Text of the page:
A groundbreaking look at the connection between germs and mental illness, and how we can protect ourselves.
Is it possible to catch autism or OCD the same way we catch the flu? Can a child's contact with cat litter lead to schizophrenia? In her eye-opening new book, National Book Critics Circle Award-winning author Harriet Washington reveals that we can in fact "catch" mental illness. In Infectious Madness, Washington presents the new germ theory, which posits not only that many instances of Alzheimer's, OCD, and schizophrenia are caused by viruses, prions, and bacteria, but also that with antibiotics, vaccinations, and other strategies, these cases can be easily prevented or treated.
Packed with cutting-edge research and tantalizing mysteries, Infectious Madness is rich in science, characters, and practical advice on how to protect yourself and your children from exposure to infectious threats that could sabotage your mental and physical health.
About the Author
Harriet A. Washington has been the Shearing Fellow at the University of Nevada's Black Mountain Institute, a Research Fellow in Medical Ethics at Harvard Medical School, a senior research scholar at the National Center for Bioethics at Tuskegee University, and a visiting scholar at DePaul University College of Law.
She has held fellowships at the Harvard T.H. Chan School of Public Health and Stanford University. She is the author of A Terrible Thing to Waste, Deadly Monopolies, Infectious Madness, and Medical Apartheid, which won a National Book Critics Circle Award, the PEN/Oakland Award, and the American Library Association Black Caucus Nonfiction Award.
"Terrifying and comforting in equal measure. Infectious Madness will inspire healthy debate and...bold new strategies for prevention and treatment."—Priscilla Gilman, More Magazine
"A fascinating exploration of how common infections can affect mental illness." —Shanda Deziel, Chatelaine
"Animpressive array of technical research is presented in a readable style in Infectious Madness." —Library Journal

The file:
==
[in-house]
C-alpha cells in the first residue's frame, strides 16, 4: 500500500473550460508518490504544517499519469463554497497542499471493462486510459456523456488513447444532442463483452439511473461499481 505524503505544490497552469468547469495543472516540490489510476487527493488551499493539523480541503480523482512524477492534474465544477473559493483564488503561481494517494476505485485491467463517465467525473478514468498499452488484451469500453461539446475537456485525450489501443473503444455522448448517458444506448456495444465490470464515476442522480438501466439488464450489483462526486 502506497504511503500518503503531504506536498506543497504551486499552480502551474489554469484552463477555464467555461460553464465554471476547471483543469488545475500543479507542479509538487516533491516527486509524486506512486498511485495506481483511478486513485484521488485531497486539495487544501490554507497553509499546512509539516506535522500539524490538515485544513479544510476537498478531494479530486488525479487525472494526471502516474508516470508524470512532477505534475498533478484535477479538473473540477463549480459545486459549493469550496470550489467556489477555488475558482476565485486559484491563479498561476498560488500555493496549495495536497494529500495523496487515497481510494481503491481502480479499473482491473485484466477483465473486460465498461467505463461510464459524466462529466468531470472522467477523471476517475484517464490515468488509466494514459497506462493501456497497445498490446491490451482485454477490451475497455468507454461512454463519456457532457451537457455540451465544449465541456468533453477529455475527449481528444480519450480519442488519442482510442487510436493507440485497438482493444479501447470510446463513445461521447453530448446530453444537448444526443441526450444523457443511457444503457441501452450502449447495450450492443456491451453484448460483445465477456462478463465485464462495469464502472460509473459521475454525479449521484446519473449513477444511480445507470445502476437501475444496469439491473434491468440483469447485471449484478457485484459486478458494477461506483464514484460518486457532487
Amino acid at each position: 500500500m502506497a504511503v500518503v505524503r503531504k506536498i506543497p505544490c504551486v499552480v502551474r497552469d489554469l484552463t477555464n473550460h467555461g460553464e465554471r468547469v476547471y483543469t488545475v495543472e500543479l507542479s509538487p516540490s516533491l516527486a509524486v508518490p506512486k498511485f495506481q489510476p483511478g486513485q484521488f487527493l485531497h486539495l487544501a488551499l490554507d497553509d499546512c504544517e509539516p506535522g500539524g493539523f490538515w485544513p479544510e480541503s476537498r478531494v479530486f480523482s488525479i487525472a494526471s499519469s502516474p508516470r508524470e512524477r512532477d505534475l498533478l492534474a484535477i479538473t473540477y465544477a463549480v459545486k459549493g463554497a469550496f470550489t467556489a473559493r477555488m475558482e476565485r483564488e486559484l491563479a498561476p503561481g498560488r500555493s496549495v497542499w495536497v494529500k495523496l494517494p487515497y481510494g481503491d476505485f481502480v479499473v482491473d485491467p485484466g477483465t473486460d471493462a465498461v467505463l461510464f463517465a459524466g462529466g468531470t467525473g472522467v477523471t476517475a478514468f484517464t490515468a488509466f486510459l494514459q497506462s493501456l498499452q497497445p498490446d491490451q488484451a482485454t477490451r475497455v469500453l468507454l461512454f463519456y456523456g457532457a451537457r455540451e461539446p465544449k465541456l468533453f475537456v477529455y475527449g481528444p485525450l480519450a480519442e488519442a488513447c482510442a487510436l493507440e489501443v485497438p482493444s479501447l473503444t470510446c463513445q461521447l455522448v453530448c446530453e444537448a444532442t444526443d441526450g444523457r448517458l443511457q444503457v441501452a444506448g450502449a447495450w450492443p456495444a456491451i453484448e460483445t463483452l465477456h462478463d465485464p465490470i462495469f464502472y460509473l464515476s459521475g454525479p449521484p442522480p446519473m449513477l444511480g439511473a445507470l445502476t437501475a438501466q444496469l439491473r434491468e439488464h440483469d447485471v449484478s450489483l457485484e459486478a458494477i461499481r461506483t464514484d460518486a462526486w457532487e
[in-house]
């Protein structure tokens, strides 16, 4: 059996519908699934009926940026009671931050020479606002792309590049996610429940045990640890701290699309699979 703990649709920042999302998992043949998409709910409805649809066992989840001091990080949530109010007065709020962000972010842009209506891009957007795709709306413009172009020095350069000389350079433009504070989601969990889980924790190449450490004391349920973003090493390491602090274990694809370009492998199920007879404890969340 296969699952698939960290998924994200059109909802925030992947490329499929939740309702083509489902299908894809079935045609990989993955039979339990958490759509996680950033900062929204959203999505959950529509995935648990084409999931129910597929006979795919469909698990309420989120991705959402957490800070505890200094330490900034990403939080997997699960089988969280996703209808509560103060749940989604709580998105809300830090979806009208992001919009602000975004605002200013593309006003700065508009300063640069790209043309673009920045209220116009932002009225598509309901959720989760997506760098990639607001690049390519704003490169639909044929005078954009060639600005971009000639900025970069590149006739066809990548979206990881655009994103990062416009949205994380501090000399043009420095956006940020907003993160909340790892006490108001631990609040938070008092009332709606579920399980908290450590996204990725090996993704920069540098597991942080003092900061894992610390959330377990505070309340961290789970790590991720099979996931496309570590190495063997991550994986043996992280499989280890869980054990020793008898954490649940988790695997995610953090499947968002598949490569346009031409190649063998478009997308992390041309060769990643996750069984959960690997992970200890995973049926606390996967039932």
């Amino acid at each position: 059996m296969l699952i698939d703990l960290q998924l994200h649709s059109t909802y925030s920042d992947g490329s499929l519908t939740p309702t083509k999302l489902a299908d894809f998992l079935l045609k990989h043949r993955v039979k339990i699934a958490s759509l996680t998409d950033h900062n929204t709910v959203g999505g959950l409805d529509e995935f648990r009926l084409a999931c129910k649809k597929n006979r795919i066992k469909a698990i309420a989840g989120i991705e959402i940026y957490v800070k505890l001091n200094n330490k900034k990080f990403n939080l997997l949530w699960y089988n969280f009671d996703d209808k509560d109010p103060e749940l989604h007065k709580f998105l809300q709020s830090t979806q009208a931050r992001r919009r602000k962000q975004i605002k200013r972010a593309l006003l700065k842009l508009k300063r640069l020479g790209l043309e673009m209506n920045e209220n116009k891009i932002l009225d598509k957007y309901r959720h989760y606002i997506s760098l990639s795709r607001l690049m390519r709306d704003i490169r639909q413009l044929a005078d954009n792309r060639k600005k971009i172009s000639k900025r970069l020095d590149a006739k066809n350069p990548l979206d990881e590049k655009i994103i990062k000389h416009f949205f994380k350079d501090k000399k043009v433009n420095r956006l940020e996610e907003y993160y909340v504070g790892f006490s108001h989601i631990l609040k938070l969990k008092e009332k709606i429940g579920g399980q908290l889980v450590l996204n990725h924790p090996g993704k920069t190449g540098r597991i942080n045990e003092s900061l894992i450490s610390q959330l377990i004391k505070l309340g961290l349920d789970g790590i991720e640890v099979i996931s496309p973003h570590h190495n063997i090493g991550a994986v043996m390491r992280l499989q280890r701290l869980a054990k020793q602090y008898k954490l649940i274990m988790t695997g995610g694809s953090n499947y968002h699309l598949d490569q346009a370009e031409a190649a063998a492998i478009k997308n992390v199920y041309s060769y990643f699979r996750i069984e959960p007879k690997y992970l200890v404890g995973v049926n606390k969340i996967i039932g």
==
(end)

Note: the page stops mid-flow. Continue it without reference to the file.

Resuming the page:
"It used to be obvious what caused mental illness--depravity, a rotten soul, being in cahoots with the Devil. Or maybe just terrible mothering. We've escaped this primordial muck of attribution, learning that mental illnesses are biological disorders, complete with chemical and structural abnormalities in the brain, and with risk factors ranging from genes, hormones and fetal life to socioeconomic status. This superb book reviews the novel realization that infectious pathogens, and the immune system's response to them, can be risk factors for mental illness as well. The book has a broad, exciting range, considering 'contagion' in both the reductive sense, as well as an in the expansive societal manner. This is fascinating material and Harriet Washington is a great writer -- clear and accessible, witty, probing, and able to dissect the controversies in this field with great objectivity." —Robert Sapolsky, author of Why Zebras Don't Get Ulcers
"Your views on the causes of mental illness will be forever altered when you read this profoundly humane and transformative book."
—Carl Hart, PhD, Associate Professor of Psychology, Columbia University
"Infectious Madness is a fascinating book about the role of infectious diseases in mental illness. Washington challenges us to expand our view of the causes, prevention, and treatment of emotional disorders. I highly recommend it!" —Alvin F. Poussaint, MD, Professor of Psychiatry, Harvard Medical School
"With Infectious Madness, Harriet Washington sounds a much-needed alarm -- although not a welcome one. Turning old-fashioned germ theory inside out, she explains that we humans are the slow-moving interlopers in a world of microbes. And it's not just our health but our instincts, desires, feelings, and even our grasp on reality that are at stake." —--Philip Alcabes, Professor of Public Health, Adelphi University, author of Dread: How Fear and Fantasy Have Fueled Epidemics from the Black Death to Avian Flu
"In Infectious Madness, Harriet Washington confirms her position as one of our most thought-provoking medical writers. Led by Washington on a whirlwind tour of early modern medicine in the 18th century, germ theory, Western anorexia, African sleeping sickness, schizophrenia, and everywhere else, we will forever be unable to think of our microbial environment in the same way. The same, for that matter, might be said of our view of the social environment in which the collective enterprise of medicine transpires."—Samuel Roberts, PhD, Director, Columbia University Institute for Research in African-American Studies, and Associate Professor of Sociomedical Sciences, Columbia University Mailman School of Public Health